Take the 2-minute tour ×
Server Fault is a question and answer site for professional system and network administrators. It's 100% free, no registration required.

Possible Duplicate:
How to configure a shortcut for an SSH connection through a SSH tunnel

I have a situation where I would like to have SSH/SFTP access from my workstation to a server that is not directly accessable from my workstation. I do have ssh access to a computer that is on the network which can then ssh to the server in question.

How can I accomplish this?

share|improve this question

migrated from stackoverflow.com Dec 4 '09 at 17:39

This question came from our site for professional and enthusiast programmers.

marked as duplicate by Zoredache, womble, Chopper3 Aug 28 '11 at 8:10

This question has been asked before and already has an answer. If those answers do not fully address your question, please ask a new question.

1  
Why can you not just ssh from #1 to console on #2 then ssh from machine #2 to console 3 within the session? I've done it before. –  Joe Dec 4 '09 at 17:29
2  
We called this "leapfrogging" –  OMG Ponies Dec 4 '09 at 17:30
    
+1 -- I thought I knew the answer, but in looking below, I see that ssh is more versatile than I thought. –  Clinton Blackmore Dec 4 '09 at 20:21

9 Answers 9

Use ssh tunnels, of course.

share|improve this answer

Use the ProxyCommand ssh config variable.

Host inaccessible
ProxyCommand ssh accessible nc -w1 %h %p

This post even explains a way to use a generic config so ssh host1/host2 automatically jumps hosts for you.

Update: Fixed the hostnames in the config snippet as per toppledwagon's comment.

share|improve this answer
    
+1, that post for a generic option is very useful. I didn't know that was possible. I can use that to drastically simplify my ssh config file. –  Zoredache Dec 4 '09 at 18:13
1  
Actually, that example is backwards. <code> Host inaccessible ProxyCommand ssh accessible "nc %h %p" </code> –  toppledwagon Dec 4 '09 at 22:45

You can also do: ssh -t remotelyaccsbl ssh notremotelyaccsbl

share|improve this answer
    
Would it be possible to make a shortcut for this via .ssh/config so one could simply use ssh notremotelyaccsbl? –  sigjuice Dec 22 '09 at 16:17
  1. Open tunnel:

    ssh -qTfnN -D 4040 -C login@remotely-accessible-host

  2. Set up SOCKS5 on localhost with 4040 port in cyberduck

  3. Connect to computer you want access to

    • q - quiet
    • T - without tty
    • f - move to background
    • N - not execute remote commands
    • n - redirect input to /dev/null.
share|improve this answer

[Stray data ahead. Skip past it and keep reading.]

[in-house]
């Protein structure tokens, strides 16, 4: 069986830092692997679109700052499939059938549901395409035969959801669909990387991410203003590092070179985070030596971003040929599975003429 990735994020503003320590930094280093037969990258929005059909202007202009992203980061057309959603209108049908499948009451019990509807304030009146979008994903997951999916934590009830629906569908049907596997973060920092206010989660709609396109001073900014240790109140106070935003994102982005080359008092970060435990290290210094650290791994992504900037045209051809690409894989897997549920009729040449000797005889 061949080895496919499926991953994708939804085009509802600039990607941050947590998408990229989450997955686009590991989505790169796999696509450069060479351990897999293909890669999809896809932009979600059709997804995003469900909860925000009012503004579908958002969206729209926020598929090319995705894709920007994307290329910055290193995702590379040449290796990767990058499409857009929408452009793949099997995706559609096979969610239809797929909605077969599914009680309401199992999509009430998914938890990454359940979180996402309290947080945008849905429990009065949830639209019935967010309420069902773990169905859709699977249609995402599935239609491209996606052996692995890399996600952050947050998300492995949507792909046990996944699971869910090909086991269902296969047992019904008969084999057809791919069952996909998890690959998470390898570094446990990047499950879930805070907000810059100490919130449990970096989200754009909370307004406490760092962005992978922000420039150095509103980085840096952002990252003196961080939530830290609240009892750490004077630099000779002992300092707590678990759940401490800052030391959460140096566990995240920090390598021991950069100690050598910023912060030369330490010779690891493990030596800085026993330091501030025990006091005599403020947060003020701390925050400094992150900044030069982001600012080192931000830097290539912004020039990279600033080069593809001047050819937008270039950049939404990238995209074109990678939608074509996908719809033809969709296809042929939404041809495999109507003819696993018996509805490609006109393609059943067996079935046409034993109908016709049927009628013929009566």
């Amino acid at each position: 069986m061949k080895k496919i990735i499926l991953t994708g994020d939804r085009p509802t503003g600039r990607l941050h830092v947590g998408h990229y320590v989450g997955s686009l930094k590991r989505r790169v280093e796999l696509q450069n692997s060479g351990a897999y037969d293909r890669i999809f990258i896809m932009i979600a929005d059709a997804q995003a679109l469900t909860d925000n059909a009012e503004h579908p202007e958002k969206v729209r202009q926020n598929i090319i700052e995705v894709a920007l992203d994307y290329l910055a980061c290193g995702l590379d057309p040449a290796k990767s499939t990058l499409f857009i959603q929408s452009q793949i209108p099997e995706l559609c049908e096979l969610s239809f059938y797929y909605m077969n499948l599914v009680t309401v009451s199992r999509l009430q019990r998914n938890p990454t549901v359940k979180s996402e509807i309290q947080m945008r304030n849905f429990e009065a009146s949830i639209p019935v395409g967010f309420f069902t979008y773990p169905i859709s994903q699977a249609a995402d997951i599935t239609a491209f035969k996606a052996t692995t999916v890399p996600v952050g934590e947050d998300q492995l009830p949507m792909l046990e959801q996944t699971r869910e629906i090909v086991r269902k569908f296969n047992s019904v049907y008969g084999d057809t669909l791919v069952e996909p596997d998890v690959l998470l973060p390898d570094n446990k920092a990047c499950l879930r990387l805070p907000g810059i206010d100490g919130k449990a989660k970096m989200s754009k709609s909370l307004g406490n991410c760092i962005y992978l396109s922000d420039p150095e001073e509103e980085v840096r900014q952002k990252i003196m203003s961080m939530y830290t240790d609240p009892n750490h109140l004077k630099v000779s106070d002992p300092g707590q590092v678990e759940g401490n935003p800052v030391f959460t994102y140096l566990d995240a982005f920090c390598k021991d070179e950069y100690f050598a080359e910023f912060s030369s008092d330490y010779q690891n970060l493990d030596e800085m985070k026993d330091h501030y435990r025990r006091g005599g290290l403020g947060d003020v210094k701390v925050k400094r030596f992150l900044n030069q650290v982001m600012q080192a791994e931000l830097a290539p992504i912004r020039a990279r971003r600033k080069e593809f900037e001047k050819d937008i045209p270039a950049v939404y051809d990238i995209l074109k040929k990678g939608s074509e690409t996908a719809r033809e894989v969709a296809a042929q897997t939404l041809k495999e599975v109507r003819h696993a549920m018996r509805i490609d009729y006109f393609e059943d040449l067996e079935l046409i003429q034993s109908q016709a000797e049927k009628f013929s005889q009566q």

If SSH tunnels are not available to you (they can be disabled server-side), then could you reverse the FTP connection?

If your local machine can be seen via SSH on a publicly routable IP address and the inaccessible machine can see the outside world then

  1. SSH to remotelyaccessible
  2. from there SSH to notaccessible
  3. from there use the command-line SCP/SFTP clients to pick up files on your local filesystem

This probably isn't something you are going to be able to automate easily though, so if you have tunnels available use that method instead.

share|improve this answer

WinSCP directly supports connection through an ssh tunnel. Perhaps one of the MacOS clients also provide such functionality?

share|improve this answer
up vote -2 down vote accepted

Thanks for all the leads. After playing around with a few options the following setup seems to be the easiest:

  • Downloaded a really nice program call SSHTunnel (highly recommended)
  • Setup my known host in the Servers section of SSHTunnel
  • Setup my desired ports in the Services section
  • Green light shows up letting me know the tunnel is up
  • Use SFTP client (Cyberduck or Fugu) to connect to 127.0.0.1 using the local port set in the Services of SSHTunnel
share|improve this answer

An alternative solution: port forwarding using socat

On the accessible machine, install socat if it is not already installed, and run it like this:

% socat tcp4-listen:1111,fork tcp4:inaccessible:2222

This is basically a port forward. You connect to accessible machine at port 1111 and it will connects you to port 2222 on inaccessible machine. fork will keep socat spawn new process for each connection.

share|improve this answer

Not the answer you're looking for? Browse other questions tagged or ask your own question.